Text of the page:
Yesterday, I shared pictures of my new WRX. So now a recap of what it was like looking for a $30,000 performance car.
I did my homework, and drove nearly every performance car for $30,000 or less. Here’s were my impressions:
Yes, the 3-cylinder base Cooper. The MINI Cooper is not an economy car. It is a premium car that happens to be small. A Cooper S with my choice of options would sail past my $30,000 limit. Nevertheless, the 3-cylinder turbo was quite an endearing engine. It sounded like a V6, which makes sense, since a V6 is just two inline-3’s glued together. As for power delivery, it was like my 95’ Miata, but with enough torque to maintain speed without downshifting. It also felt very premium, but not too exciting to drive. A great commuter car, but not a thrilling enthusiast’s car.
I thought I would love the BRZ since my first car was a 95’ Miata, and I therefore subscribe to the “slow car fast” theory. But I found it to be a disappointing driving experience at best. The clutch biting point was SUPER high up. Rowing through the gears felt like climbing a flight of stairs. Besides the clutch, the shifter felt plasticy, and the engine made a dull droning buzz. Both the salesman and my roommate were along for the test drive, which probably made it feel slower than it really is. Perhaps the BRZ would have shined if I had driven it hard on a twisty backroad, but it failed to impress on suburban Pittsburgh roads.
Ford Mustang Ecoboost
Like the BRZ, the EcoStang was designed as a RWD coupe from the start. Unfortunately, it just didn’t feel anything like a real performance car. Turn the key, and you’re greeted with the same dreary 4-banger exhaust note found on any Camry. Siting inside, I couldn’t get over how freaking HUGE it felt, and how claustrophobic the interior felt. It’s almost like every interior surface had an extra layer of padding. And while the engine was certainly powerful, it wasn’t particularly memorable like the 1.6T and the 2.0T in the FiST and FoST respectively. Overall, it was a quick and hopelessly boring rental car. And did I mention that it felt HUGE?
Ford Focus ST
The FoST genuinely shocked me. I test drove it just after the EcoStang, and expected it to be just as unremarkable. Boy was I wrong. The 2.0L Ecoboost is a gem of an engine. It pushes you back in your seat when you accelerate, and has gobs of torque from stupidly low RPMs. It’s a joy to toss around thanks to the super quick steering. My only real complaint is that it felt too “grown up.” It could be a hooligan if you revved it out, but it was just as happy to be a comfortable and quiet daily driver.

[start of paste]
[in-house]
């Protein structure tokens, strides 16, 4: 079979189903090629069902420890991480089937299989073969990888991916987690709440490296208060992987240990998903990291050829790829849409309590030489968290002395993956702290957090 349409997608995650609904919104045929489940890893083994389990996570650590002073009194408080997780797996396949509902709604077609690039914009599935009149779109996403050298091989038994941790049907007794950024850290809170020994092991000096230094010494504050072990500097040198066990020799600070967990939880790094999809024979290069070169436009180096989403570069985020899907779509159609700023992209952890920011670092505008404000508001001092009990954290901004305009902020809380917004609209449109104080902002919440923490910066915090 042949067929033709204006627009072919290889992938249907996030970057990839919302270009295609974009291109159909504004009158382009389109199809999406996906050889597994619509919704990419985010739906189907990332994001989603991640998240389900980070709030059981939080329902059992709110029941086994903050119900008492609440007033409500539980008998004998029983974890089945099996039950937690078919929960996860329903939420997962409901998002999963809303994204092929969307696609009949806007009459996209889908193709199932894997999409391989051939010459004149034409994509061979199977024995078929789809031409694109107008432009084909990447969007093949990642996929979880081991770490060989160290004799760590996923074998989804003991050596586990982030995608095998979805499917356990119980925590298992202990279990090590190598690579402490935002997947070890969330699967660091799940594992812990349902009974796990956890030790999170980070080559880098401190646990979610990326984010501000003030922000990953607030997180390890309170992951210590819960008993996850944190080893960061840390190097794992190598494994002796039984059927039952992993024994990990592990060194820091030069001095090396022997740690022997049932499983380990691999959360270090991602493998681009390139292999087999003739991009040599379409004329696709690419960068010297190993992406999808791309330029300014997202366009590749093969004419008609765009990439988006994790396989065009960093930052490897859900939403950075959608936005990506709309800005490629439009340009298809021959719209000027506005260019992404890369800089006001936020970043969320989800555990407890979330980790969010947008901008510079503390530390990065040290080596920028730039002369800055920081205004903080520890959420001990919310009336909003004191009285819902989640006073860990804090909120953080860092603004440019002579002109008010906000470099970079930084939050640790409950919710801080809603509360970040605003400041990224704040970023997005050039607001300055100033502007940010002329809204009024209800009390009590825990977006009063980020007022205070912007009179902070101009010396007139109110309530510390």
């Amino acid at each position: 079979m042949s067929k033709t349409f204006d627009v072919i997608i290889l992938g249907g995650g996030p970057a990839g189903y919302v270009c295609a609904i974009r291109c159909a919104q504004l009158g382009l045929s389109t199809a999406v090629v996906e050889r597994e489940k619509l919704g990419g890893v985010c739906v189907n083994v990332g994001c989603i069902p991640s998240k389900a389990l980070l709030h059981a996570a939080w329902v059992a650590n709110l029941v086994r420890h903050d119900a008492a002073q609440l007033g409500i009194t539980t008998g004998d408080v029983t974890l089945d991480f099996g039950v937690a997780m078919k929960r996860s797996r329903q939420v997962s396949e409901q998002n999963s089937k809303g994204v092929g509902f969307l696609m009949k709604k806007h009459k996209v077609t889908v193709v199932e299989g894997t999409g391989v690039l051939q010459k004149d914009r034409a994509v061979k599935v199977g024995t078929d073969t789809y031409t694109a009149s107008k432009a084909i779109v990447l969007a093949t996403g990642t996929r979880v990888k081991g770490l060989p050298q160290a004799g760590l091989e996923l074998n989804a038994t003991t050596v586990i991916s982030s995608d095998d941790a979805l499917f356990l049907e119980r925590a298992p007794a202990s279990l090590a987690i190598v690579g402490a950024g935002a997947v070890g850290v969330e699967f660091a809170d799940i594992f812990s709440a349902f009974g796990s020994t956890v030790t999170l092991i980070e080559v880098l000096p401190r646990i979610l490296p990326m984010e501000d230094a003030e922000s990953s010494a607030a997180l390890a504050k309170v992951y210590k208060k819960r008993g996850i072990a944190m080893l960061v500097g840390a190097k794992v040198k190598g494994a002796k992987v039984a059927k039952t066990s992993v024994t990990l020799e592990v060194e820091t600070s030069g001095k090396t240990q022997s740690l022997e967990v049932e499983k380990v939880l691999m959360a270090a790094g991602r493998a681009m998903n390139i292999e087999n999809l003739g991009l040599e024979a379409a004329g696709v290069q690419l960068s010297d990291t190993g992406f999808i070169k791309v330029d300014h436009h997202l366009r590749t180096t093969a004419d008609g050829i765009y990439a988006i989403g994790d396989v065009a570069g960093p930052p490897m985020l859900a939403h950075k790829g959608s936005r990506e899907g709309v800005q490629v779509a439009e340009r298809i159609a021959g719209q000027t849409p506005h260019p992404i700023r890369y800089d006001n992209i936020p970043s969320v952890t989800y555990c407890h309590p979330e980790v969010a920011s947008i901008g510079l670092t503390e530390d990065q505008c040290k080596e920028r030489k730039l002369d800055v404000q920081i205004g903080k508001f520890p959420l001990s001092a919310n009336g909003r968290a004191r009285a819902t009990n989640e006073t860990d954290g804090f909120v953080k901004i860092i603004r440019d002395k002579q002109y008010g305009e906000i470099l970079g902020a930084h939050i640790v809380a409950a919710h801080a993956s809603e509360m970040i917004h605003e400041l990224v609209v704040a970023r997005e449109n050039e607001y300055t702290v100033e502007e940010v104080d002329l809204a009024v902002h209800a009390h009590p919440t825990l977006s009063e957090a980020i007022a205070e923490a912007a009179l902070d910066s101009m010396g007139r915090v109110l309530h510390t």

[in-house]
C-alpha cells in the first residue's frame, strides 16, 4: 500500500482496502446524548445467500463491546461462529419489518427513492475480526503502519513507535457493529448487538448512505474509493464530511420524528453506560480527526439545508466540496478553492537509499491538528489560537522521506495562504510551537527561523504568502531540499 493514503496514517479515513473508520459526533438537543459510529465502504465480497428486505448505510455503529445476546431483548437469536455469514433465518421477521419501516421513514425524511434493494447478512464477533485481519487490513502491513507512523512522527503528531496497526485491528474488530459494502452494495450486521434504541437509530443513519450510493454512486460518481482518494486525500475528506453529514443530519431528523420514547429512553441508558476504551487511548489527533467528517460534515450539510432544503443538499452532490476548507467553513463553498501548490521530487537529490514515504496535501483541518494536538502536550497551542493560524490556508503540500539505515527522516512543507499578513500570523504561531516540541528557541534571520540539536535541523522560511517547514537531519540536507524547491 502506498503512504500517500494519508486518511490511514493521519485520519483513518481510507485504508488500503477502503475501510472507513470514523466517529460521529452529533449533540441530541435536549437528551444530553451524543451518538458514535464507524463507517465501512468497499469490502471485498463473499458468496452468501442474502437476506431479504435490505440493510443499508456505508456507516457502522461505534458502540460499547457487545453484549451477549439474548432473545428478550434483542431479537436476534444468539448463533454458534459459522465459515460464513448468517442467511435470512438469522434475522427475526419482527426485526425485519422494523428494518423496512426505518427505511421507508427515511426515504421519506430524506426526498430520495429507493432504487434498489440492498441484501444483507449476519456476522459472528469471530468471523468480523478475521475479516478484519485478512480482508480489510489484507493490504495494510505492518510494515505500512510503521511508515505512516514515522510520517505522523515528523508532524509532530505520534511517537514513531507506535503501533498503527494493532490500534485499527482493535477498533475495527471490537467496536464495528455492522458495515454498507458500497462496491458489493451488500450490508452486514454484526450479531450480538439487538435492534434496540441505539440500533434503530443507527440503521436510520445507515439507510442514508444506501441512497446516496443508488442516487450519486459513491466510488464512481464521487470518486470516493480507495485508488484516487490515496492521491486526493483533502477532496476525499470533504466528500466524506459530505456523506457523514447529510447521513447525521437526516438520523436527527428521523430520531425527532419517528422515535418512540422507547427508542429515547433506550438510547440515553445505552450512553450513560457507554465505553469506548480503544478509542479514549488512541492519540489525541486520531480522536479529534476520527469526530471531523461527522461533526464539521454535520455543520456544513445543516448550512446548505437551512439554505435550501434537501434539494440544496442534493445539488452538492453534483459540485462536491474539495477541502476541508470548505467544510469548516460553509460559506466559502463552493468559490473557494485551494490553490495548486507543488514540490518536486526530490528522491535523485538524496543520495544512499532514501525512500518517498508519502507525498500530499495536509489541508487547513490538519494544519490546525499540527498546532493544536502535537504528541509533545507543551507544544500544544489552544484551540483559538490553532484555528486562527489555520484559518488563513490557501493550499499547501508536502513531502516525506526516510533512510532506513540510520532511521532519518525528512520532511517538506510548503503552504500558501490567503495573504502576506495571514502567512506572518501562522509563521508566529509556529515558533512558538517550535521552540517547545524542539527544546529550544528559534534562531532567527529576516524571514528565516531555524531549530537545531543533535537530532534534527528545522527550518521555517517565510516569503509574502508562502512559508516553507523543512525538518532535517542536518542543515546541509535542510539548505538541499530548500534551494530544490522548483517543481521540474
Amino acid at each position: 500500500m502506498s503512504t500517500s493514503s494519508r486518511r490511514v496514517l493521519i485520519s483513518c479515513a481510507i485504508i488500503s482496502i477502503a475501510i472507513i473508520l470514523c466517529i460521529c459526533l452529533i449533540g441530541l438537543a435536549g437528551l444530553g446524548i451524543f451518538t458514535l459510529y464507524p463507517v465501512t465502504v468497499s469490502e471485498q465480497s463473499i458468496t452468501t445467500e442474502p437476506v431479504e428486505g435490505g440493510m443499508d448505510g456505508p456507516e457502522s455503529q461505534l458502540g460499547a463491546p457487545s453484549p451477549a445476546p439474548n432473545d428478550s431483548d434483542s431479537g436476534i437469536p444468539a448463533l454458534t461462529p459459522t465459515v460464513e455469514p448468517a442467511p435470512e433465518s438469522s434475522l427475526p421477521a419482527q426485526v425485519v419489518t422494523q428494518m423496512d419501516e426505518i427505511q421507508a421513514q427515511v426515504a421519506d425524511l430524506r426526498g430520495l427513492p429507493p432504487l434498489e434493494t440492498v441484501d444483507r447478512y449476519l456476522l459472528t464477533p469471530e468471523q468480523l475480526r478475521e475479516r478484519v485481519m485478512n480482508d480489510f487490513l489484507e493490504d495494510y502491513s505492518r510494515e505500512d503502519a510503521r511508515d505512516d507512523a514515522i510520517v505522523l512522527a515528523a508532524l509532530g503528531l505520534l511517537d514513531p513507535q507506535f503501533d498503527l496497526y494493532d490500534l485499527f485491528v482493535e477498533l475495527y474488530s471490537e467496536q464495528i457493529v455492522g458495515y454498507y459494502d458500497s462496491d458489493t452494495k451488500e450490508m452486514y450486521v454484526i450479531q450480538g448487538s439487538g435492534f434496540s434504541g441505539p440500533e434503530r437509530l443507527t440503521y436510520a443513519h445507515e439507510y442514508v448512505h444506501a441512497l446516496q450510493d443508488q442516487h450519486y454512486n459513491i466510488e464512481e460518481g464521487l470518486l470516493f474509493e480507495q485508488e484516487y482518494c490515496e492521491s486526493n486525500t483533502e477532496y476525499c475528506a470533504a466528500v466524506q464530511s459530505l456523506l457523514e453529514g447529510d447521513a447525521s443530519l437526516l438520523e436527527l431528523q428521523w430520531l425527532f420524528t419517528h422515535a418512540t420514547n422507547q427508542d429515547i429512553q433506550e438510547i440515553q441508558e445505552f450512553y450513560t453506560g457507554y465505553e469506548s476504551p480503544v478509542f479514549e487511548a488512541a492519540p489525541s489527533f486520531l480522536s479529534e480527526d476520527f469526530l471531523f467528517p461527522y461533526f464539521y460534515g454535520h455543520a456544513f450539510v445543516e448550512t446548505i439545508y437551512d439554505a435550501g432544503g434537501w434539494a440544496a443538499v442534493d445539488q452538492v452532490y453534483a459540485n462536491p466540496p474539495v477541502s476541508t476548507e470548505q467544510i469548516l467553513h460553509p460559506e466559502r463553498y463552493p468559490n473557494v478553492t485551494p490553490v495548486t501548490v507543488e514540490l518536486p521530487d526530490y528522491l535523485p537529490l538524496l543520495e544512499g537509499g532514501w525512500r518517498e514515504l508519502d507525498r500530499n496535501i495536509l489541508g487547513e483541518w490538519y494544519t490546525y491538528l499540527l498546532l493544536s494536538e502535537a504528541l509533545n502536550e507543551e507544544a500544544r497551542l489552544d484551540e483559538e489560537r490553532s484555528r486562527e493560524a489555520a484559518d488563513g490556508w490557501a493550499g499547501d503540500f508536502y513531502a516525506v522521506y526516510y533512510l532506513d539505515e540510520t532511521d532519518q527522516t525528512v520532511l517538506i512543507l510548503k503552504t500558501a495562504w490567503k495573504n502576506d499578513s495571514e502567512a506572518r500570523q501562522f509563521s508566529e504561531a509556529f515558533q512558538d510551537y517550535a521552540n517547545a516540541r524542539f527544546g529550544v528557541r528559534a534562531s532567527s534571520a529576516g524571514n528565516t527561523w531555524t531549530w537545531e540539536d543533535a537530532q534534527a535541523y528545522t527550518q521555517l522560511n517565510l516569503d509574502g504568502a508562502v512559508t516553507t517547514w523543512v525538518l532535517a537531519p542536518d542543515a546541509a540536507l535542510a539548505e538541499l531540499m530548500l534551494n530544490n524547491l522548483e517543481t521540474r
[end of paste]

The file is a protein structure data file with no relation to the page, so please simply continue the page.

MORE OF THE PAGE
Ford Fiesta ST
The FiST is not a comfortable or quiet daily driver. It is an unashamed hooligan. Compared to the FoST, it was buzzier, louder, and more on-edge. And I loved the higher pitched exhaust note from its smaller 1.6L Ecoboost engine. Its steering felt even quicker thanks to its shorter wheelbase, and it’s subcompact roots meant you heard and felt more of the road. It’s flawed for sure, but it is the more fun to drive of the two ST twins.
Fiat 500 Abarth
Honestly, I didn’t take the Abarth seriously and only drove it out of respect for its glorious exhaust note. And I left the test drive counting my pennies because I had to have one immediately. The FiST/FoST felt like sporty hatchbacks. The Abarth felt like an exotic trapped in a hatchback body. The mad stripes, scorpion badges, white wheels/mirrors, stylish interior, and intoxicating exhaust note made it by far the most fun test drive I’ve ever been on (WRX included). And unlike the ST twins, the Abarth’s pedals were perfectly placed for heel-toe. And the car’s silly narrow/tall shape gives the driver the most unobstructed outward view I’ve ever encountered in an automobile. In fact, I was seriously considering flying to Arizona to purchase the only Abarth in the country with red paint, white stripes/wheels, and a red leather interior. And then drive it 2500 miles home to CT. That’s how much I loved this car.
Why didn’t I buy it, then? Well, see the next section to find out:
My uncle convinced me to get the WRX over the Abarth. For the past decade, he has participated in track events with NASA and the Porsche Club, and I was intending on tracking my new car alongside him and my cousin (who also drives a 15’ WRX). In these events, you give the pass signal to faster drivers. It can therefore be dangerous if you drive a slow car, since you spend all your time staring in the rear view mirror waving people by.
The WRX hits the performance sweet spot: it’s hugely confidence-inspiring for track day newbies, yet is fast enough to hold its own against the Caymans and 911’s in the upper run groups.
Once I agreed to a credit check and settled on a price, my local dealership finally let me test drive the car. Right off the bat, it felt like a true performance car. The heavy clutch, heavy steering, short-throw shifter, red instrument dials, and whoosh of the turbocharger remind you that you’re driving something special. Unlike the FoST’s torquey engine, the WRX’s turbo doesn’t kick in until about 2800 RPM, at which point it surges forward and makes you want to rev it out more. It’s also the easiest car I’ve ever driven to double clutch and heel-toe.
And unlike the Abarth, it’s plenty big enough to carry 4 extra tires, a toolkit, jacks, and any other track-day essentials. It’s the perfect $30,000 performance car...unless you want a hatch!